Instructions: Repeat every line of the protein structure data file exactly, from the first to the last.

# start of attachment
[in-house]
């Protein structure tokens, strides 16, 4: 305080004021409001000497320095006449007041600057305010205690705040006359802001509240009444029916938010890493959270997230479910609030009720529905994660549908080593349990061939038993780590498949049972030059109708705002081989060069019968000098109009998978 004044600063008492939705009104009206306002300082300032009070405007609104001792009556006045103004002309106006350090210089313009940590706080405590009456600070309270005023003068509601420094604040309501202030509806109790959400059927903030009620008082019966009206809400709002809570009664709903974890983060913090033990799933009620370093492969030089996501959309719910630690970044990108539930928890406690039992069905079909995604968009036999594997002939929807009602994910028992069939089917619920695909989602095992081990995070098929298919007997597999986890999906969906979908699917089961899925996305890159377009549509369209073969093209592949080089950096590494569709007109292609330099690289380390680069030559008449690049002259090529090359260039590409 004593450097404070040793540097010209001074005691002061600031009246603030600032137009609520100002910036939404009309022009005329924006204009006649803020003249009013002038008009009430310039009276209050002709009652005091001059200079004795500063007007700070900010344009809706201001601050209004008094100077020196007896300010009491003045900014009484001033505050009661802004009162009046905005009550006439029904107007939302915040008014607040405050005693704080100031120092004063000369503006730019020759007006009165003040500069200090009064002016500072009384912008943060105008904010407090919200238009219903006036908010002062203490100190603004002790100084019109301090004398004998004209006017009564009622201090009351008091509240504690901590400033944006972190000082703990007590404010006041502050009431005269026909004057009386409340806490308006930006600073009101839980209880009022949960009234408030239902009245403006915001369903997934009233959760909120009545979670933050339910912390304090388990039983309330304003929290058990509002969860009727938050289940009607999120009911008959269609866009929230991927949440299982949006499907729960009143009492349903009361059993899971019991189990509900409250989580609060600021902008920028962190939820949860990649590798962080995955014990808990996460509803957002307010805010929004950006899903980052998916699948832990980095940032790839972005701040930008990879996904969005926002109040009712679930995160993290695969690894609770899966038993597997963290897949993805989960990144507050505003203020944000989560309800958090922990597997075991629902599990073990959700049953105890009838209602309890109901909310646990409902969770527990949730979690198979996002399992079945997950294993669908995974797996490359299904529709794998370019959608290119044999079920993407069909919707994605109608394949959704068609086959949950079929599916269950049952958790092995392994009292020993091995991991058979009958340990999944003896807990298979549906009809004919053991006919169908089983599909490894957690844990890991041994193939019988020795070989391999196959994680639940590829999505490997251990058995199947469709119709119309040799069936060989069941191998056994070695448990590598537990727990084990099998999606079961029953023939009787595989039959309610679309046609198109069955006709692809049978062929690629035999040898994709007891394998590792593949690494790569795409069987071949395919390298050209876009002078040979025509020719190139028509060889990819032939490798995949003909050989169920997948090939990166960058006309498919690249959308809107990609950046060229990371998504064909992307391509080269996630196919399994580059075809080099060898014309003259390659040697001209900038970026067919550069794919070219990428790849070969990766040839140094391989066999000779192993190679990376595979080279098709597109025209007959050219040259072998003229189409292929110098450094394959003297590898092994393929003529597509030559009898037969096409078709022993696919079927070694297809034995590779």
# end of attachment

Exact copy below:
[in-house]
């Protein structure tokens, strides 16, 4: 305080004021409001000497320095006449007041600057305010205690705040006359802001509240009444029916938010890493959270997230479910609030009720529905994660549908080593349990061939038993780590498949049972030059109708705002081989060069019968000098109009998978 004044600063008492939705009104009206306002300082300032009070405007609104001792009556006045103004002309106006350090210089313009940590706080405590009456600070309270005023003068509601420094604040309501202030509806109790959400059927903030009620008082019966009206809400709002809570009664709903974890983060913090033990799933009620370093492969030089996501959309719910630690970044990108539930928890406690039992069905079909995604968009036999594997002939929807009602994910028992069939089917619920695909989602095992081990995070098929298919007997597999986890999906969906979908699917089961899925996305890159377009549509369209073969093209592949080089950096590494569709007109292609330099690289380390680069030559008449690049002259090529090359260039590409 004593450097404070040793540097010209001074005691002061600031009246603030600032137009609520100002910036939404009309022009005329924006204009006649803020003249009013002038008009009430310039009276209050002709009652005091001059200079004795500063007007700070900010344009809706201001601050209004008094100077020196007896300010009491003045900014009484001033505050009661802004009162009046905005009550006439029904107007939302915040008014607040405050005693704080100031120092004063000369503006730019020759007006009165003040500069200090009064002016500072009384912008943060105008904010407090919200238009219903006036908010002062203490100190603004002790100084019109301090004398004998004209006017009564009622201090009351008091509240504690901590400033944006972190000082703990007590404010006041502050009431005269026909004057009386409340806490308006930006600073009101839980209880009022949960009234408030239902009245403006915001369903997934009233959760909120009545979670933050339910912390304090388990039983309330304003929290058990509002969860009727938050289940009607999120009911008959269609866009929230991927949440299982949006499907729960009143009492349903009361059993899971019991189990509900409250989580609060600021902008920028962190939820949860990649590798962080995955014990808990996460509803957002307010805010929004950006899903980052998916699948832990980095940032790839972005701040930008990879996904969005926002109040009712679930995160993290695969690894609770899966038993597997963290897949993805989960990144507050505003203020944000989560309800958090922990597997075991629902599990073990959700049953105890009838209602309890109901909310646990409902969770527990949730979690198979996002399992079945997950294993669908995974797996490359299904529709794998370019959608290119044999079920993407069909919707994605109608394949959704068609086959949950079929599916269950049952958790092995392994009292020993091995991991058979009958340990999944003896807990298979549906009809004919053991006919169908089983599909490894957690844990890991041994193939019988020795070989391999196959994680639940590829999505490997251990058995199947469709119709119309040799069936060989069941191998056994070695448990590598537990727990084990099998999606079961029953023939009787595989039959309610679309046609198109069955006709692809049978062929690629035999040898994709007891394998590792593949690494790569795409069987071949395919390298050209876009002078040979025509020719190139028509060889990819032939490798995949003909050989169920997948090939990166960058006309498919690249959308809107990609950046060229990371998504064909992307391509080269996630196919399994580059075809080099060898014309003259390659040697001209900038970026067919550069794919070219990428790849070969990766040839140094391989066999000779192993190679990376595979080279098709597109025209007959050219040259072998003229189409292929110098450094394959003297590898092994393929003529597509030559009898037969096409078709022993696919079927070694297809034995590779």